A businessman who funded a fantasy lifestyle by stealing from the public purse has had three businesses wound-up and been jailed for four years. An HMRC investigation revealed that Richard Williams and his partner Laurel Howarth evaded £1million in VAT payments by falsifying sales records at three separate companies. They then spent the proceeds on building a replica German Second World War submarine.
The duo were given Das Boot by Manchester Crown Court after submitting fake invoices reclaiming VAT on specialist disability beds over a five-year period between 2005 and 2010.
Cheating the public purse
The court heard how Williams claimed back £345,549 after creating false VAT returns and fraudulent invoices over an 11-month period for a company called Sleepability. He then employed the same scam at a second firm, Ortho-matic, this time wrongfully claiming £416,700. It was three times a charm for Williams, who also claimed £257,255 from the Discount Mobility Store in Workington, Cumbria.
All three of the businesses purportedly sold disability equipment including adapted beds, but in reality there was no substance to the businesses whatsoever. They had been created with one sole purpose – to submit false invoices to HMRC with a view to dishonestly reclaiming the VAT. By the time the five-year long scam was brought to an end, the pair had claimed a total of £1,017,505 in VAT repayments.
Behaving stupidly and recklessly
In court, Williams’ barrister described how the defendant had spent the money on “a dissipated and nomadic lifestyle – travelling around marinas, buying boats, drinking champagne and generally behaving stupidly and recklessly.”
This included £50,000 spent on converting a narrow canal boat into a replica German submarine, complete with a periscope and torpedo tubes. In one photograph, Mr Williams is seen posing proudly on top of his boat in a replica German naval uniform.
He also paid for a private jet to take him and his wife to Paris to buy bespoke wallpaper, and spent even more of his ill-gotten gains transforming their home in Blackpool, Lancashire, into a mock-up of the Oval Office in the White House.
VAT inspectors raided the ‘submarine’
During the trial it emerged that as part of the HMRC investigation, VAT inspectors raided Mr Williams’ ‘submarine’ when it was moored near the Royal Armouries in London.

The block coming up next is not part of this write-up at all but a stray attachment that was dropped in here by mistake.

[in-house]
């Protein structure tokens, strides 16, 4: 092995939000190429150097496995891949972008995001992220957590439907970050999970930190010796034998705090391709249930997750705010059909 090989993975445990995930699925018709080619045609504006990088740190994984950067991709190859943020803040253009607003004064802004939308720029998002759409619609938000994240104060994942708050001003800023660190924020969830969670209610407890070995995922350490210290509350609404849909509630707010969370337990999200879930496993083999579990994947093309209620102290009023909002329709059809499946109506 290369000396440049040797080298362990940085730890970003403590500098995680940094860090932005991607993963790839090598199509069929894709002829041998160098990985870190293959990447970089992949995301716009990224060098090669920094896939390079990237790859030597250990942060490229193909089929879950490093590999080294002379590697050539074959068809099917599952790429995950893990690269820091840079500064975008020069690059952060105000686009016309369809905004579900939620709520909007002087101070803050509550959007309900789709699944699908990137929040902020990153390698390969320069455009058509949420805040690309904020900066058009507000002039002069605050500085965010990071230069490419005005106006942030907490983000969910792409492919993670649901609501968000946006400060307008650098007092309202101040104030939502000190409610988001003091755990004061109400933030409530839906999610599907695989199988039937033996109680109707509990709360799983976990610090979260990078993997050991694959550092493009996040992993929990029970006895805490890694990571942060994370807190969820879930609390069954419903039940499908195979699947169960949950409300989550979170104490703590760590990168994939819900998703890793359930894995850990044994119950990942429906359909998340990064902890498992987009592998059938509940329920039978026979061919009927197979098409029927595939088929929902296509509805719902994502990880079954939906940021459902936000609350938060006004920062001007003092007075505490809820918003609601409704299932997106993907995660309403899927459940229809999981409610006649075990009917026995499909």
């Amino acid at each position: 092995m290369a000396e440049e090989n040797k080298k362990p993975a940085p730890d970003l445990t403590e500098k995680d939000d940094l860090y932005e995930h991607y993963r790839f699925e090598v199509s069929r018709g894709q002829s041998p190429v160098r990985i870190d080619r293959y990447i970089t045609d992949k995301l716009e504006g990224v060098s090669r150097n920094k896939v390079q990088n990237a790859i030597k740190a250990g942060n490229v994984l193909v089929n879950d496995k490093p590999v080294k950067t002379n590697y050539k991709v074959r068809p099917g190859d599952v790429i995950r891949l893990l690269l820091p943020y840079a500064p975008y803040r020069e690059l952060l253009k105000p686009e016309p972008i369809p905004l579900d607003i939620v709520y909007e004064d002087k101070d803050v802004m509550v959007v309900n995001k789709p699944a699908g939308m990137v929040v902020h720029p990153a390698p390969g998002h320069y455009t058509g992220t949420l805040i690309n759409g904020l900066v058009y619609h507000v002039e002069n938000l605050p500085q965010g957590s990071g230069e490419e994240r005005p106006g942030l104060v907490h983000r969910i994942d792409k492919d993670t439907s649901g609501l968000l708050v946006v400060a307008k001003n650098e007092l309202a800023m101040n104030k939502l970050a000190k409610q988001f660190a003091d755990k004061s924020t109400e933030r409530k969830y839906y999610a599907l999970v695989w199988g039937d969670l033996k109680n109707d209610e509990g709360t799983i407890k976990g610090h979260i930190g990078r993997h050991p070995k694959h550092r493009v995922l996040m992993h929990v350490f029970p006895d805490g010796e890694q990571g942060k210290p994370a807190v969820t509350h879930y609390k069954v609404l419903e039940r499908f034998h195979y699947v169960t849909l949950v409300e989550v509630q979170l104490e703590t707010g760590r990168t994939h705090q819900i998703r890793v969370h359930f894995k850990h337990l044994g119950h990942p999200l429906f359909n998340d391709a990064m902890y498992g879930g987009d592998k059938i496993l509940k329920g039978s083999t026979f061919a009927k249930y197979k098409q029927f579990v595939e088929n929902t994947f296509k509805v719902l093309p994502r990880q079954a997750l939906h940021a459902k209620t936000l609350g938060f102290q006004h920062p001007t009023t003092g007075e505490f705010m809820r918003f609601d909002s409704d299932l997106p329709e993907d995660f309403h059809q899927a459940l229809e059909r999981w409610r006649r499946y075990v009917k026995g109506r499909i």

Facing insurmountable evidence, Williams pleaded guilty to four counts of defrauding HMRC and received a four year and eight month custodial sentence. His partner, Laurel Howarth, pleaded guilty to submitting VAT while being reckless as to whether they were false (wrongful trading). She received a 20 month jail term for her part in the scam.
Speaking during the case, the judge told Williams: “This was serious offending. It was carefully thought out, organised and planned over a long period of time. All the indications are that the money was squandered.”
HMRC criminal investigation policy
HMRC deals with the majority of cases of fraud through the use of the more cost effective civil investigation procedures under Code of Practice 9. However, in cases where HMRC feels it needs to send a strong deterrent message, or where the conduct involved is such that only a more severe sanction will do, it will launch a criminal investigation.
Examples of the kind of cases in which HMRC will consider a criminal, rather than a civil conviction, include:
- VAT ‘bogus’ registration repayment fraud
- Organised tax credit fraud
- Cases where organised criminal gangs attack the tax system
- Where an individual holds a position of trust
- Where false statements or false documents are provided during the course of a civil investigation
- Where deliberate concealment, deception, conspiracy or corruption is suspected
- In cases involving money laundering which focus on advisors, accountants or solicitors acting in a ‘professional capacity’
- Where the perpetrator has committed previous offences
- In cases involving theft, or the misuse or unlawful destruction of HMRC documents
You can read more about HMRC’s criminal investigation’s procedure here.
If you have concerns about HMRC Vat or other tax arrears and your ability to pay them call 08000 746 757 and ask for free advice.
Written by: Mike Smith